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  • "I commented on the story the other day and also mentioned the wikipedia page. I can assure you my feelings are not party political. He has been a bone idle, non entity, It's time the AM's were accountable. It seems to me they are given handsome reward for very little work. Shame on him."
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‘Silent code’ Islwyn AM hits back over criticisms

Islwyn AM Gwyn Price in his Assembly office in Cardiff

Islwyn AM Gwyn Price in his Assembly office in Cardiff

First published in News
Last updated
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THE Islwyn AM set to stand down in 2016 has suggested he prefers to ask questions outside of Assembly sessions rather than in them.

Labour’s Gwyn Price has faced mockery on social media after saying he is to step down at the next election to spend more time with his family.

But the AM told the Argus he has no complaints from his constituents – and Caerphilly council’s leader Harry Andrews said he will be missed.

On Wednesday his Wikipedia page was vandalised to say he was leaving the Assembly to concentrate on an autobiography called “Code of Silence”.

SPOOF: Gwyn Price's Wikipedia page:

Campaign Series: The vandalised Gwyn Price Wikipedia page (4134170)

One Welsh Lib Dem researcher, Will Griffiths, said on Twitter that his decision was “no loss... since he rarely spoke or contributed in Assembly proceedings.”

His office has dismissed criticism of Mr Price’s perceived lack of contribution to the Assembly as party political and said Mr Price tables a number of questions to ministers.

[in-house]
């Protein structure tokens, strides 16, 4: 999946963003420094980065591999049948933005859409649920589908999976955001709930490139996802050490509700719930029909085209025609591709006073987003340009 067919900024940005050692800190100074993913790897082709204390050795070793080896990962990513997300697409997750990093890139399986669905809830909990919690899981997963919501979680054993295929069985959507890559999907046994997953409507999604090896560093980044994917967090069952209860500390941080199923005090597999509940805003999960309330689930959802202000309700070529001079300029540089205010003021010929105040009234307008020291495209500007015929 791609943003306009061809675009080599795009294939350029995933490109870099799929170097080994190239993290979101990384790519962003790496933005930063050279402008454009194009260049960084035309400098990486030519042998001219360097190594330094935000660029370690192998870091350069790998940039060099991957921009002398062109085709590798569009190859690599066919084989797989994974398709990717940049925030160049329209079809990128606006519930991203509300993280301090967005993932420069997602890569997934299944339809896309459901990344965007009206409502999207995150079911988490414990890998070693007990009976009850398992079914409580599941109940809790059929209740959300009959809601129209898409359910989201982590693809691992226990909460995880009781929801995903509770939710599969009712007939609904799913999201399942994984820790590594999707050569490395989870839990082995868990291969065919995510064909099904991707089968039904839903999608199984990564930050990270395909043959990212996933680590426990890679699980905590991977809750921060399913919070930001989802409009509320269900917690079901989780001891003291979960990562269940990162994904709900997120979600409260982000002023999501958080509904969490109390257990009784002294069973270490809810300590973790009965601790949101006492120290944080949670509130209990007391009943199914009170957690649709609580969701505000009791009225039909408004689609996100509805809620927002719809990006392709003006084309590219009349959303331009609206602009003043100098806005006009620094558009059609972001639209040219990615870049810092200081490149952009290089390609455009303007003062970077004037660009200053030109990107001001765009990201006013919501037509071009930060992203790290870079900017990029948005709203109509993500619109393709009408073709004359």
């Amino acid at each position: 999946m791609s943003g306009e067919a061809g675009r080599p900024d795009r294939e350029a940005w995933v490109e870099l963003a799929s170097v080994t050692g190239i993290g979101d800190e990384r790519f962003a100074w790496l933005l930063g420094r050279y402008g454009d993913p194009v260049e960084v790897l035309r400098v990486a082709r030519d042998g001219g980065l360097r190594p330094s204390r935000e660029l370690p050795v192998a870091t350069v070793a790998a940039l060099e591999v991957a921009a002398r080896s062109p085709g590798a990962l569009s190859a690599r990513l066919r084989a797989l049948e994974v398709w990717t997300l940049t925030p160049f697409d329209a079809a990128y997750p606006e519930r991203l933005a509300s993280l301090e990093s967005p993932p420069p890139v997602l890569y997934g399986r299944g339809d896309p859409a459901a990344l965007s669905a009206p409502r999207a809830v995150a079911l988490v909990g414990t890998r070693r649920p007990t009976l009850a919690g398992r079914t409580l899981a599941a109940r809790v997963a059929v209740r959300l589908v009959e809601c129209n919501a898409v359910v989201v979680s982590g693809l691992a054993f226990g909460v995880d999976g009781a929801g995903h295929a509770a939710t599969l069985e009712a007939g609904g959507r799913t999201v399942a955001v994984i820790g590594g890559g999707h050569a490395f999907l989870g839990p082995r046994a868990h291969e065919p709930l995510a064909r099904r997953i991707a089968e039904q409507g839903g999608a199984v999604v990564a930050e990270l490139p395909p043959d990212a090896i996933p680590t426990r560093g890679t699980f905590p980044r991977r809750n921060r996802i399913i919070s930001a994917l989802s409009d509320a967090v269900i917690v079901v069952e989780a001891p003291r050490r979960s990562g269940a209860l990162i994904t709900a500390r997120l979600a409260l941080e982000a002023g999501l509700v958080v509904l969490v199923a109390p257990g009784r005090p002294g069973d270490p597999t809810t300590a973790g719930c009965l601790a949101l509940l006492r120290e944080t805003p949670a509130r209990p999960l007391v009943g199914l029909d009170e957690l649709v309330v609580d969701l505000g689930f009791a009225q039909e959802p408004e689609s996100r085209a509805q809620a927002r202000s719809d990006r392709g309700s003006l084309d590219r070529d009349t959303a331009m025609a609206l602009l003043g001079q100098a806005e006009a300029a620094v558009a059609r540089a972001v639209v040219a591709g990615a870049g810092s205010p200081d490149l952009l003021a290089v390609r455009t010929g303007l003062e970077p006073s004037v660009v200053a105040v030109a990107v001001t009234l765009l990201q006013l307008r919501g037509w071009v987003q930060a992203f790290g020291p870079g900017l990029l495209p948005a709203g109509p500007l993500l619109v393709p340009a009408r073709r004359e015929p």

Mr Price, 65, had spoken during First Minister’s Questions in the Assembly on Tuesday.

“I do ask questions. I’ve got loads of questions that I ask,” he said. “I’ve got a style that I’ve used all my life, where I approach people maybe in corridors and get the answer.

“Where perhaps others may need to say it in the chamber, I didn’t feel I needed to do that.”

Mr Price, former deputy leader of Caerphilly council who trained as a miner at the age of 15, said he is happy for what he does for his constituents “because I have had no complaints at all”.

As well as asking questions of ministers, AMs also take part in other debates in the Assembly, like on the proposed smacking ban or on the Williams Commission.

The AM, elected in 2011, was asked what was the last debate he contributed to the Assembly, but he didn’t recall one in his answer: “The debating part, to me, I do it out in the corridors, I do it through my surgeries and I do it through my committees.

“I look, I listen, I take it all in. If I think my colleagues are covering the questions then, that’s the way it is, because I am somebody who gets things done for my constituents here.”

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